In particular, formality is often highly associated with two factors: size and stage of development of the company. Some firms, especially smaller ones, may adopt an entrepreneurial mode. Evaluation in this mode is very informal, intuitive, and limited in scope. At the other end of the spectrum, evaluation is part of a comprehensive, formalized, multilevel strategic planning system. This approach is used by large firms such as Texas Instruments and General Electric. Calling it the planning mode, Henry Mintzberg identified a third mode (the “adaptive mode”) in the middle of this spectrum which he associated with medium-sized firms in relatively stable environments.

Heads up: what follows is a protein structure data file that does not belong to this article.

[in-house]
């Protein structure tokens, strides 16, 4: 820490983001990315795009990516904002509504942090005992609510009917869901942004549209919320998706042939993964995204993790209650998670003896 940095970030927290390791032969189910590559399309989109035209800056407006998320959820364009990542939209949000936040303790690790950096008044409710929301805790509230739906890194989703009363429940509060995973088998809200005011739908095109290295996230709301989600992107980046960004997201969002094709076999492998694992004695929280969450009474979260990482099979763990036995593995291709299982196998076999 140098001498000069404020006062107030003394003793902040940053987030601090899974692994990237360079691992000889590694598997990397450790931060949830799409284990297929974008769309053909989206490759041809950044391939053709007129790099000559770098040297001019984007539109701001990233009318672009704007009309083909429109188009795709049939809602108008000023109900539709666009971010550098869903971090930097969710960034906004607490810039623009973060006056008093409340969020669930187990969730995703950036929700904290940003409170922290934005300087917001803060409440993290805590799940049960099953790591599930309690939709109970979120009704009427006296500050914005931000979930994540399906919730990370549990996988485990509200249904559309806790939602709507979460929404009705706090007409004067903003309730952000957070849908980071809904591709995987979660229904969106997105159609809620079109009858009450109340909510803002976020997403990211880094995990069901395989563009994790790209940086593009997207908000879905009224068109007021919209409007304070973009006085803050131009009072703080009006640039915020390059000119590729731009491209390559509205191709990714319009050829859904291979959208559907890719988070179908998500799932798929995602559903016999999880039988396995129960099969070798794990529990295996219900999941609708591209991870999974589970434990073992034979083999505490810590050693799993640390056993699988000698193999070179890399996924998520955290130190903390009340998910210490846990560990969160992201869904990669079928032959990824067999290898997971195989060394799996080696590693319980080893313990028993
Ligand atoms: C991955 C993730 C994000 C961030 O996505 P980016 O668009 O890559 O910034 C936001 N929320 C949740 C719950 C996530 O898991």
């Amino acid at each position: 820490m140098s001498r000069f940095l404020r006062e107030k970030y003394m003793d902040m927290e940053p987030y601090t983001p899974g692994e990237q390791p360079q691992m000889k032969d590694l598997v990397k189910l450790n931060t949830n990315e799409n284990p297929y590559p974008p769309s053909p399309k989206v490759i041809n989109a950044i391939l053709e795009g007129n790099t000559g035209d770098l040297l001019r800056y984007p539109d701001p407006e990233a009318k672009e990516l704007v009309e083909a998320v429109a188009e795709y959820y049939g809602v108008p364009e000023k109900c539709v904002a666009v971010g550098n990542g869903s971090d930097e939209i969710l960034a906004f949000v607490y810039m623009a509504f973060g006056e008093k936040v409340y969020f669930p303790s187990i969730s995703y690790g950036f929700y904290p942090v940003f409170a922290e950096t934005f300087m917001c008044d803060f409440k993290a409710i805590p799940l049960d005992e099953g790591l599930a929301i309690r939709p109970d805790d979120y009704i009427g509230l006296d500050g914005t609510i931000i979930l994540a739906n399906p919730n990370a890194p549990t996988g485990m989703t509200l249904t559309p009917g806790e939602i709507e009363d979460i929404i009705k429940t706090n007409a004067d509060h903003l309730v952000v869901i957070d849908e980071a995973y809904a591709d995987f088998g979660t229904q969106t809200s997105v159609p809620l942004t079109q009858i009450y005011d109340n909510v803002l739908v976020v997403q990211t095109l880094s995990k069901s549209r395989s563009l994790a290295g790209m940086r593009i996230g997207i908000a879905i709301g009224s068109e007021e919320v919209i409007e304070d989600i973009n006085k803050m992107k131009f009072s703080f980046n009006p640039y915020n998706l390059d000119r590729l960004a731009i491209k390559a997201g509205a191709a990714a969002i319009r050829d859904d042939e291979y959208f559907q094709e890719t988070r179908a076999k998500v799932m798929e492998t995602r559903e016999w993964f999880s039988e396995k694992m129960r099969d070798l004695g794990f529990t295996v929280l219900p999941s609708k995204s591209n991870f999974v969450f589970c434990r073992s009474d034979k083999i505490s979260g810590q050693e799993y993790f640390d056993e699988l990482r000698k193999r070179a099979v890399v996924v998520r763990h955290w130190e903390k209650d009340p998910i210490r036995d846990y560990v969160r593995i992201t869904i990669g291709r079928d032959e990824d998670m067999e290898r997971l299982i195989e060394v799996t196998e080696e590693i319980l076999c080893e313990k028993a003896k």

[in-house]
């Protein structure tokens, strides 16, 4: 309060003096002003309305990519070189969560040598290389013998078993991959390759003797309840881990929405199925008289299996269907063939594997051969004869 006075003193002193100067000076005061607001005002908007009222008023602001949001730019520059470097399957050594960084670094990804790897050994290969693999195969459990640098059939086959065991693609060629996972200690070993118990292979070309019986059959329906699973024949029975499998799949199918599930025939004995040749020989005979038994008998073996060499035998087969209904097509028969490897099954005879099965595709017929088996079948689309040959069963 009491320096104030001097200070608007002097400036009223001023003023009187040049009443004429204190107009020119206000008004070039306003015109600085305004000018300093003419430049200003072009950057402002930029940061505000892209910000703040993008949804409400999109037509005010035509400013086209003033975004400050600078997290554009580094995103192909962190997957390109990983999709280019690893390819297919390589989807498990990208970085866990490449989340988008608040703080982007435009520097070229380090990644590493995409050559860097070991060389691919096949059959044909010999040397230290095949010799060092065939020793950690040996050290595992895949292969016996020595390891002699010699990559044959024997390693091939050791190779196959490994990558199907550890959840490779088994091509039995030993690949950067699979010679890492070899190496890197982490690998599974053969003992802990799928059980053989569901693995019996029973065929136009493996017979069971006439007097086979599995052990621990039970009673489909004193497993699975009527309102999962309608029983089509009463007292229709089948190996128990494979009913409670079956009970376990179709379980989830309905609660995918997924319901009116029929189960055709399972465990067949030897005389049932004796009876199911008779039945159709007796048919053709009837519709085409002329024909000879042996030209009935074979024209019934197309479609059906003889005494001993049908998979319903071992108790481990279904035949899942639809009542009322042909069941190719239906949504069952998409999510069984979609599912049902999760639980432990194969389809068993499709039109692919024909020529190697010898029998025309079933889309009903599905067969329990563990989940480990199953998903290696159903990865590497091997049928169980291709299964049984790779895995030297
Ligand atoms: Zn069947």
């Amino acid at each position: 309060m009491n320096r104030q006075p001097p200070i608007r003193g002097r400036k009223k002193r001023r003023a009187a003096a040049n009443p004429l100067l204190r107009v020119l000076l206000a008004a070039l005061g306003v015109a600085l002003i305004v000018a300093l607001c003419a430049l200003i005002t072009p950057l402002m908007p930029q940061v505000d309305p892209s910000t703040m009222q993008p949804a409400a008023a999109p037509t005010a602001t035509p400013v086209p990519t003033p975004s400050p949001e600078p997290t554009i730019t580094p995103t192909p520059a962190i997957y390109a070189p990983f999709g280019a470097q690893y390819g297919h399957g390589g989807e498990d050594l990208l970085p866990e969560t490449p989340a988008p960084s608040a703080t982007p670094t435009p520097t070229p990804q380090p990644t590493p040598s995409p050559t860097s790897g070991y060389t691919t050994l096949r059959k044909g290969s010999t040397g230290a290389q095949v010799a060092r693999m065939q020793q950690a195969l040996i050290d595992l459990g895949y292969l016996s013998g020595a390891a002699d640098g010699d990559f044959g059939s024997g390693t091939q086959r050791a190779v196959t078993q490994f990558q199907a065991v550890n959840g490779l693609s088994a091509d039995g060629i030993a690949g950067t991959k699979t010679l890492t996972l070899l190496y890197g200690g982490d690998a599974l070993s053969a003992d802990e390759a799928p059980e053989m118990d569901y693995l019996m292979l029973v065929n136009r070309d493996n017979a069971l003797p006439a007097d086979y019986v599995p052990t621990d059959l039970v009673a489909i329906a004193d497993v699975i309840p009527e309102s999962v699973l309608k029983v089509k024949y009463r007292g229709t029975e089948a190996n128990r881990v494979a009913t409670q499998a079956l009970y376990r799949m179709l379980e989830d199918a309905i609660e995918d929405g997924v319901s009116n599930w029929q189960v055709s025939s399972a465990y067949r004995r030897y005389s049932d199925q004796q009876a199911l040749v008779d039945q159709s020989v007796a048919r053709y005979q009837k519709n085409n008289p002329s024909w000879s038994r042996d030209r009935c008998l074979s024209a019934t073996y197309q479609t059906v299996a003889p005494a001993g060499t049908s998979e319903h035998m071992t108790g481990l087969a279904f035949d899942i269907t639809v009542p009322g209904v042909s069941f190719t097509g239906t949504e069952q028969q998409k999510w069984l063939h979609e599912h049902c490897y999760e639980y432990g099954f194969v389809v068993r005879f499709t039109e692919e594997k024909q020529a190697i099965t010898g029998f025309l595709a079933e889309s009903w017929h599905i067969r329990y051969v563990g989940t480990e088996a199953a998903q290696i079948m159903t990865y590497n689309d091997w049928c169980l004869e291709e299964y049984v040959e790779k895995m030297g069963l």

Firms in the adaptive mode identify and evaluate alternative strategies in close proximity to existing strategy. However, despite these generalities, it is not unusual to find different modes within the same organization. For example, Exxon might adopt an entrepreneurial mode in the development and evaluation of its solar subsidiary’s strategy while the rest of the company follows a planning mode.